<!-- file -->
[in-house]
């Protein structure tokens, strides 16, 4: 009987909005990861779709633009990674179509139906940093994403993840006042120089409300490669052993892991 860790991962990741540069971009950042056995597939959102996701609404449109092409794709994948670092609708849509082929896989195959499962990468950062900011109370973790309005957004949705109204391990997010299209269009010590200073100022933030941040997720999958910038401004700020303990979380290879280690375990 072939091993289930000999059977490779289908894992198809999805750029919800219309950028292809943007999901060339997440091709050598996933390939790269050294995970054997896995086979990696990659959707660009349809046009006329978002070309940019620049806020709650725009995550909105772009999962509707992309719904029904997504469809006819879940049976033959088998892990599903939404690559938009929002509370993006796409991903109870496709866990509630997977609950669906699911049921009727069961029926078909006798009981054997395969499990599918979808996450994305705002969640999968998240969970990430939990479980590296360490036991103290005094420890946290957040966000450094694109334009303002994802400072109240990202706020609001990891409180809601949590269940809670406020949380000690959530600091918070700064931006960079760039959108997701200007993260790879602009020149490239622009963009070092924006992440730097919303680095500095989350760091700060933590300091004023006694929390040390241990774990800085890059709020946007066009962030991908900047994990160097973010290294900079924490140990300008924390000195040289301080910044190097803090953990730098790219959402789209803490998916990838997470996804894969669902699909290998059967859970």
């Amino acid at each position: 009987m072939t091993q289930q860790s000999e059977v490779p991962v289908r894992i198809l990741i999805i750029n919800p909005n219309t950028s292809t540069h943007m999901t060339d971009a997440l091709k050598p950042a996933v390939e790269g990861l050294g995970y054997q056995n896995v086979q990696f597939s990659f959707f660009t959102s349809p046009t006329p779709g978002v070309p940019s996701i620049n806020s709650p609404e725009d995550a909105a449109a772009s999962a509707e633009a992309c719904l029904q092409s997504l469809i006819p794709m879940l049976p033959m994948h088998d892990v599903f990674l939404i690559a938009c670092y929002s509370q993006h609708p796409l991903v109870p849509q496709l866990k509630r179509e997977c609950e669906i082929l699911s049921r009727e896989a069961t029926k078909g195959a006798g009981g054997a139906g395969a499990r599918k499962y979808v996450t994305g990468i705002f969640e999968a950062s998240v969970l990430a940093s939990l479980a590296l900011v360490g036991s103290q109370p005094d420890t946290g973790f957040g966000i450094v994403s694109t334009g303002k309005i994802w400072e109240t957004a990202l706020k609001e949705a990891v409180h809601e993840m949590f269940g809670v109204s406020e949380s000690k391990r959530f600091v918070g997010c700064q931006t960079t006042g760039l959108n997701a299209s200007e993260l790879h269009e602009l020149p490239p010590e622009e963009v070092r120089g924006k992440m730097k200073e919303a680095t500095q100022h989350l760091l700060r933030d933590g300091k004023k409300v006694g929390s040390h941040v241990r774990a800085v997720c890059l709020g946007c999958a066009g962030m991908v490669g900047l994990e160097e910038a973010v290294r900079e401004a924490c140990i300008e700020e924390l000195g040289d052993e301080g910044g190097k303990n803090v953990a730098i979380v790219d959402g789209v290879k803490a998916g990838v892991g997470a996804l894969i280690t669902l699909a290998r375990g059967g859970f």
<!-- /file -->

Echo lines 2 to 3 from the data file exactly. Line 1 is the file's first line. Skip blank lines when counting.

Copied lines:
């Protein structure tokens, strides 16, 4: 009987909005990861779709633009990674179509139906940093994403993840006042120089409300490669052993892991 860790991962990741540069971009950042056995597939959102996701609404449109092409794709994948670092609708849509082929896989195959499962990468950062900011109370973790309005957004949705109204391990997010299209269009010590200073100022933030941040997720999958910038401004700020303990979380290879280690375990 072939091993289930000999059977490779289908894992198809999805750029919800219309950028292809943007999901060339997440091709050598996933390939790269050294995970054997896995086979990696990659959707660009349809046009006329978002070309940019620049806020709650725009995550909105772009999962509707992309719904029904997504469809006819879940049976033959088998892990599903939404690559938009929002509370993006796409991903109870496709866990509630997977609950669906699911049921009727069961029926078909006798009981054997395969499990599918979808996450994305705002969640999968998240969970990430939990479980590296360490036991103290005094420890946290957040966000450094694109334009303002994802400072109240990202706020609001990891409180809601949590269940809670406020949380000690959530600091918070700064931006960079760039959108997701200007993260790879602009020149490239622009963009070092924006992440730097919303680095500095989350760091700060933590300091004023006694929390040390241990774990800085890059709020946007066009962030991908900047994990160097973010290294900079924490140990300008924390000195040289301080910044190097803090953990730098790219959402789209803490998916990838997470996804894969669902699909290998059967859970």
């Amino acid at each position: 009987m072939t091993q289930q860790s000999e059977v490779p991962v289908r894992i198809l990741i999805i750029n919800p909005n219309t950028s292809t540069h943007m999901t060339d971009a997440l091709k050598p950042a996933v390939e790269g990861l050294g995970y054997q056995n896995v086979q990696f597939s990659f959707f660009t959102s349809p046009t006329p779709g978002v070309p940019s996701i620049n806020s709650p609404e725009d995550a909105a449109a772009s999962a509707e633009a992309c719904l029904q092409s997504l469809i006819p794709m879940l049976p033959m994948h088998d892990v599903f990674l939404i690559a938009c670092y929002s509370q993006h609708p796409l991903v109870p849509q496709l866990k509630r179509e997977c609950e669906i082929l699911s049921r009727e896989a069961t029926k078909g195959a006798g009981g054997a139906g395969a499990r599918k499962y979808v996450t994305g990468i705002f969640e999968a950062s998240v969970l990430a940093s939990l479980a590296l900011v360490g036991s103290q109370p005094d420890t946290g973790f957040g966000i450094v994403s694109t334009g303002k309005i994802w400072e109240t957004a990202l706020k609001e949705a990891v409180h809601e993840m949590f269940g809670v109204s406020e949380s000690k391990r959530f600091v918070g997010c700064q931006t960079t006042g760039l959108n997701a299209s200007e993260l790879h269009e602009l020149p490239p010590e622009e963009v070092r120089g924006k992440m730097k200073e919303a680095t500095q100022h989350l760091l700060r933030d933590g300091k004023k409300v006694g929390s040390h941040v241990r774990a800085v997720c890059l709020g946007c999958a066009g962030m991908v490669g900047l994990e160097e910038a973010v290294r900079e401004a924490c140990i300008e700020e924390l000195g040289d052993e301080g910044g190097k303990n803090v953990a730098i979380v790219d959402g789209v290879k803490a998916g990838v892991g997470a996804l894969i280690t669902l699909a290998r375990g059967g859970f």